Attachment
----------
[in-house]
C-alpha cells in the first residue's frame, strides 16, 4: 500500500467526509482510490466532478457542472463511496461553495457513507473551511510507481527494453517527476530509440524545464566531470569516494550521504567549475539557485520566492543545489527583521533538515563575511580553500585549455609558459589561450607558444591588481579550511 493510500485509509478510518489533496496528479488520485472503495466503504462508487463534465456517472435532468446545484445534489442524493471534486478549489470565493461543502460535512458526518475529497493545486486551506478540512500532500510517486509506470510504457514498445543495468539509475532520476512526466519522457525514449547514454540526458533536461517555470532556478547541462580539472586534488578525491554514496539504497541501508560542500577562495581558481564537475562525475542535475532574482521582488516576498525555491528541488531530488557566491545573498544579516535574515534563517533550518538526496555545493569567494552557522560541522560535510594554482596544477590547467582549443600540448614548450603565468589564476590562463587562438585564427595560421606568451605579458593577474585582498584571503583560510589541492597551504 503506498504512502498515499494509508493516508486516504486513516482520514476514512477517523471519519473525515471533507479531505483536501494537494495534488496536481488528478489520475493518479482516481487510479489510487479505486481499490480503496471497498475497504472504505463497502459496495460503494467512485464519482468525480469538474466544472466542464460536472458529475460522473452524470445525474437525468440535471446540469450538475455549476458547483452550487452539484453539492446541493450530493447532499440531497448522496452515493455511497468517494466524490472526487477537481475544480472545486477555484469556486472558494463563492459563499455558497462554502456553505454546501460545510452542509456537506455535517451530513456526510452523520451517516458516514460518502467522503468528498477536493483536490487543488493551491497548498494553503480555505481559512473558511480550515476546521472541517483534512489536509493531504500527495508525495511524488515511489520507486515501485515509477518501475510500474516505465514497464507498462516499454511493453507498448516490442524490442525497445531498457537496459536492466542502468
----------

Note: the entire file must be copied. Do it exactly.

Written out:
[in-house]
C-alpha cells in the first residue's frame, strides 16, 4: 500500500467526509482510490466532478457542472463511496461553495457513507473551511510507481527494453517527476530509440524545464566531470569516494550521504567549475539557485520566492543545489527583521533538515563575511580553500585549455609558459589561450607558444591588481579550511 493510500485509509478510518489533496496528479488520485472503495466503504462508487463534465456517472435532468446545484445534489442524493471534486478549489470565493461543502460535512458526518475529497493545486486551506478540512500532500510517486509506470510504457514498445543495468539509475532520476512526466519522457525514449547514454540526458533536461517555470532556478547541462580539472586534488578525491554514496539504497541501508560542500577562495581558481564537475562525475542535475532574482521582488516576498525555491528541488531530488557566491545573498544579516535574515534563517533550518538526496555545493569567494552557522560541522560535510594554482596544477590547467582549443600540448614548450603565468589564476590562463587562438585564427595560421606568451605579458593577474585582498584571503583560510589541492597551504 503506498504512502498515499494509508493516508486516504486513516482520514476514512477517523471519519473525515471533507479531505483536501494537494495534488496536481488528478489520475493518479482516481487510479489510487479505486481499490480503496471497498475497504472504505463497502459496495460503494467512485464519482468525480469538474466544472466542464460536472458529475460522473452524470445525474437525468440535471446540469450538475455549476458547483452550487452539484453539492446541493450530493447532499440531497448522496452515493455511497468517494466524490472526487477537481475544480472545486477555484469556486472558494463563492459563499455558497462554502456553505454546501460545510452542509456537506455535517451530513456526510452523520451517516458516514460518502467522503468528498477536493483536490487543488493551491497548498494553503480555505481559512473558511480550515476546521472541517483534512489536509493531504500527495508525495511524488515511489520507486515501485515509477518501475510500474516505465514497464507498462516499454511493453507498448516490442524490442525497445531498457537496459536492466542502468